Whether you’re looking to go looney for Lunar New Year or having a romantic tête-à-tête with a loved one for Tet, you’ll be sure to know that Lunar New Year is upon us this month when it launches across Southeast Asia. January 25 sees the start of the Year of the Rat. But no need to scurry around in dark alleyways – we’ve come up with a list of the best venues from Bali to Bangkok where you can feast and firecracker the night away.
Tanah Gajah, Ubud
This tranquil resort, set in Balinese countryside, will host the ‘Art of the Lunar New Year’ to welcome in the Year of the Rat. The evening begins with sunset cocktails and canapés at the property’s new Panen Padi Lounge. Visitors can sit back and soak in the view of a traditional lion dance performance, with a backdrop of emerald-colored rice paddy fields. The next stop is The Tempayan restaurant for a five-course Lunar New Year’s Eve dinner of a Chinese-inspired family style menu crafted by Singaporean executive chef Dean and his culinary team. Guests are also invited to take part in a floating candle ritual on New Year’s Eve to wish for a year full of luck, good health and prosperity. The one-time event will take place on Friday, Jan. 24th and costs IDR 1,200,000++ per person.
Meliá Ho Tram Beach Resort Ho Tram
The eclectic market atmosphere of Vietnam’s vibrant seafood markets will be brought to life on the first day of the lunar new year, Jan. 25, as part of Meliá Ho Tram Beach Resort’s “Seafood Market” experience. As the sun goes down to the right of the resort’s 500m of ocean frontage, large bamboo baskets brimming with seafood caught from local waters that day — including crabs, lobsters, squid, snapper, shrimp, and scallops — are assembled on bamboo stalls at Breeza Beach Club’s outdoor terrace to a backdrop of live chill-out music. The “Seafood Market” will also be held on Jan. 29 and 30 as well as Feb. 1. From Jan. 22 until Feb. 1, the resort will immerse guests in all sorts of culturally-enriching activities ranging from conical hat painting and lantern and sticky rice cake making, to a cooking class whereby budding chefs will craft “Tết” classics including Vietnamese caramelized pork and eggs, pork-stuffed bitter melon soup and spring rolls. Writing a wish for good fortune in the new year on a floating lantern, savouring “Tết” inspired cocktails, and dressing the kids in traditional Vietnamese “áo dài” costumes at the kids club for a photoshoot to take home a lasting memento are other activities on offer.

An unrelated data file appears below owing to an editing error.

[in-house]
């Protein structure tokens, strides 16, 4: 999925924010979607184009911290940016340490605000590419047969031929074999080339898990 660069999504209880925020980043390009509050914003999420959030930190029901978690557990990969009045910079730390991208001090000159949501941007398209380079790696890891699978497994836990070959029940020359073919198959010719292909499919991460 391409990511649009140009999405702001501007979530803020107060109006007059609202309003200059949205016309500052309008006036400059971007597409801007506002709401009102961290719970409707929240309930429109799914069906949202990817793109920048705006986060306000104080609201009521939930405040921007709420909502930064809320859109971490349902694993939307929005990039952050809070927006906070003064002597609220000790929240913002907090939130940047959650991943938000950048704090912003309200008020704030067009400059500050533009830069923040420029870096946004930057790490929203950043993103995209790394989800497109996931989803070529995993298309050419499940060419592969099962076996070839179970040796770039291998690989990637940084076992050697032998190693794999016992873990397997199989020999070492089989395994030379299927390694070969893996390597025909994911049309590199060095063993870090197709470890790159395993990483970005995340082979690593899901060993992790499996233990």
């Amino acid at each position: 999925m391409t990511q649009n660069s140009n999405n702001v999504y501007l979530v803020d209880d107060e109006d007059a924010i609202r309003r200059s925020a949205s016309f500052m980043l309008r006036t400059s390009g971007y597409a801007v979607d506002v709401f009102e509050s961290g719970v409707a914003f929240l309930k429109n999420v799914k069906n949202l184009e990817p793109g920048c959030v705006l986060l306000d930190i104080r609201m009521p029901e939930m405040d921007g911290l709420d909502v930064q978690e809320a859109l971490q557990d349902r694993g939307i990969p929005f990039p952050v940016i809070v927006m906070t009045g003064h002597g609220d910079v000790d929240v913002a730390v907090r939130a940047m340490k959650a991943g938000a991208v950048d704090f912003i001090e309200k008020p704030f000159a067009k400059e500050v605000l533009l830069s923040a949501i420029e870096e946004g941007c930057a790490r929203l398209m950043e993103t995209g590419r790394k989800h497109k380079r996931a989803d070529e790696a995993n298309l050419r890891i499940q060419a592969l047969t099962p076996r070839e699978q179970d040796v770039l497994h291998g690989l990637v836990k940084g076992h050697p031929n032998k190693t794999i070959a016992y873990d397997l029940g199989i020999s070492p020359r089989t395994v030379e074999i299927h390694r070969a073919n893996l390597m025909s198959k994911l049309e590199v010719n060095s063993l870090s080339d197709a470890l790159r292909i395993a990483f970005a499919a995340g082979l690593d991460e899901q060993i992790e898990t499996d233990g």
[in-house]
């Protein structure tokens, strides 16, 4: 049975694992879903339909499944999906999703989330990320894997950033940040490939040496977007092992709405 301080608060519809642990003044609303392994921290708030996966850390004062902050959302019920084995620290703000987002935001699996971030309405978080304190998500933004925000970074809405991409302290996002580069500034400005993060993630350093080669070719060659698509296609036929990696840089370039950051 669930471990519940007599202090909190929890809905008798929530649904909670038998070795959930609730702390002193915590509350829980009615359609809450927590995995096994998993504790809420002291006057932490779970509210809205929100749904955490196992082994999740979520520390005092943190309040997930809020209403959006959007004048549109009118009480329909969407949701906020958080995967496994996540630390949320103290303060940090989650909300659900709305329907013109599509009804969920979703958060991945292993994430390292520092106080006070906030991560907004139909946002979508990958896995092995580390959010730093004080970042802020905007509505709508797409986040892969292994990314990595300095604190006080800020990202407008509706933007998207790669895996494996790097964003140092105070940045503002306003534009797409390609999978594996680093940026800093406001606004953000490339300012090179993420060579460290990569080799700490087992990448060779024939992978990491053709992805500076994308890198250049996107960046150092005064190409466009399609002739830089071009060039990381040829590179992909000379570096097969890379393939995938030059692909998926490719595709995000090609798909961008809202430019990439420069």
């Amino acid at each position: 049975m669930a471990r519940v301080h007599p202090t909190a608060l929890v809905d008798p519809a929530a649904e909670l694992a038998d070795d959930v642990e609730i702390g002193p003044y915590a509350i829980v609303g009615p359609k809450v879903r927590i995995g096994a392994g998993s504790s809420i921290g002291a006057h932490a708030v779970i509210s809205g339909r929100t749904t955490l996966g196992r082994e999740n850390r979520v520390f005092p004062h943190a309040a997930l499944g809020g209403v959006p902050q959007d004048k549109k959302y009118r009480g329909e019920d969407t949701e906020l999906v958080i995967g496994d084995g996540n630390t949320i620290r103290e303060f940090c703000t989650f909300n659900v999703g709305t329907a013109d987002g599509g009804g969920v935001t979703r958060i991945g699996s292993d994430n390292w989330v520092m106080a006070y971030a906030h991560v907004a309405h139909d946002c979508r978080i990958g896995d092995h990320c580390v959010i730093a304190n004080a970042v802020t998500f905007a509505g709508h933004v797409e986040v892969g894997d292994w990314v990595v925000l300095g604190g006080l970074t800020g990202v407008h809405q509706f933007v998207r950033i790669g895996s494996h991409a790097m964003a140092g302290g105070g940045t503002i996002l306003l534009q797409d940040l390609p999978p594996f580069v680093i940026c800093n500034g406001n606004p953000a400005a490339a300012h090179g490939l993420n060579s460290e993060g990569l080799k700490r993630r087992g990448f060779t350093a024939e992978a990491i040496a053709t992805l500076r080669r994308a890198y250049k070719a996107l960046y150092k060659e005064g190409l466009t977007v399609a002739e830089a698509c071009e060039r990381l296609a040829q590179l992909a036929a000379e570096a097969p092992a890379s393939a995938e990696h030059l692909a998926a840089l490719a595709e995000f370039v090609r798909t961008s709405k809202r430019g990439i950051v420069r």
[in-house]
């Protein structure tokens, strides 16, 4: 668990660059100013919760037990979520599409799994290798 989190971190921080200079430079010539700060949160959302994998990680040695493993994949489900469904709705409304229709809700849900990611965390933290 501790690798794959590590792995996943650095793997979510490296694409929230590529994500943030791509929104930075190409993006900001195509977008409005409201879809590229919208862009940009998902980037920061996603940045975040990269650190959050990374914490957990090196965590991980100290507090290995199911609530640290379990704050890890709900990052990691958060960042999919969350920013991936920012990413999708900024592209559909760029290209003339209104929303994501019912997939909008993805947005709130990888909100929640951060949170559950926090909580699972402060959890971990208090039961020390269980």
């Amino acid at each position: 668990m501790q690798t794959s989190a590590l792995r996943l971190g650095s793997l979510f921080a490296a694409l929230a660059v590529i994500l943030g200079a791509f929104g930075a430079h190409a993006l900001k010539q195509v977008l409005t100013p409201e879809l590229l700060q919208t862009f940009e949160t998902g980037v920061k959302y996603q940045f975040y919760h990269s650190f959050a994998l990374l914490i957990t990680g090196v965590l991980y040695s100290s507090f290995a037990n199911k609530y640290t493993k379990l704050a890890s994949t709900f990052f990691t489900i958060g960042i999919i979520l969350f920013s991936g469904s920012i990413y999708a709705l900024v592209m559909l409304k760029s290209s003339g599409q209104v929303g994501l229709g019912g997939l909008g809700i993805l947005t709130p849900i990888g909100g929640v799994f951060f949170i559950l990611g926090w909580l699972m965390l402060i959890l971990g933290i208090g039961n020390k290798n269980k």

Sofitel Legend Metropole Hanoi
The spirit of old Hanoi will sweep through the Sofitel Legend Metropole Hanoi this month as the hotel celebrates Tet with a traditional Old Quarter-style market from Jan. 17-19. The festivities continue with special culinary offerings beginning Jan. 24. At the Tet market, vendors on the hotel’s patio will sell authentic Vietnamese foods, in addition to wine, craft beer and souvenirs, and traditional-style Vietnamese houses will add to the “Old Quarter” ambiance. The Tet market at Metropole Hanoi is open to the public daily, and kicks off Friday, Jan. 17 at 4pm with an opening ceremony featuring a traditional dragon dance. The market continues on Jan. 18 and 19 from 11am to 8pm. The Metropole Hanoi will also host a special six-course Tet 2020 Gala Dinner at Spices Garden on Jan. 24 featuring grilled oysters with shallots and roasted peanuts, blue prawn in a mild coconut soup, braised chinh fish with green banana, and more.
Hyatt Regency Bangkok Sukhumvit
The spiky durian has a bit of a bad rap. In Southeast Asia, it’s not uncommon to see signs in a hotel banning guests from bringing the world’s smelliest fruit into their rooms. But the culinary team at Hyatt Regency Bangkok doesn’t judge a book by its cover (or its scent in this case) and have made the tasty fruit the star of the show this lunar new year. Over the holiday period guests can sample a special ‘Durian Lover’ afternoon tea set. The limited time menu (only available from the 24th – 31st of January) features 15 different savouries and sweets made from durian with items like durian sticky rice, durian strudel, and a durian macaron. Service takes place in the hotel’s Sukhumvit Gallery, where guests can also enjoy rare photographs and maps that tell the story of the city’s most iconic stretch of pavement, Sukhumvit Road. The set is available from 2pm – 4pm daily and costs THB 950++ per set for two.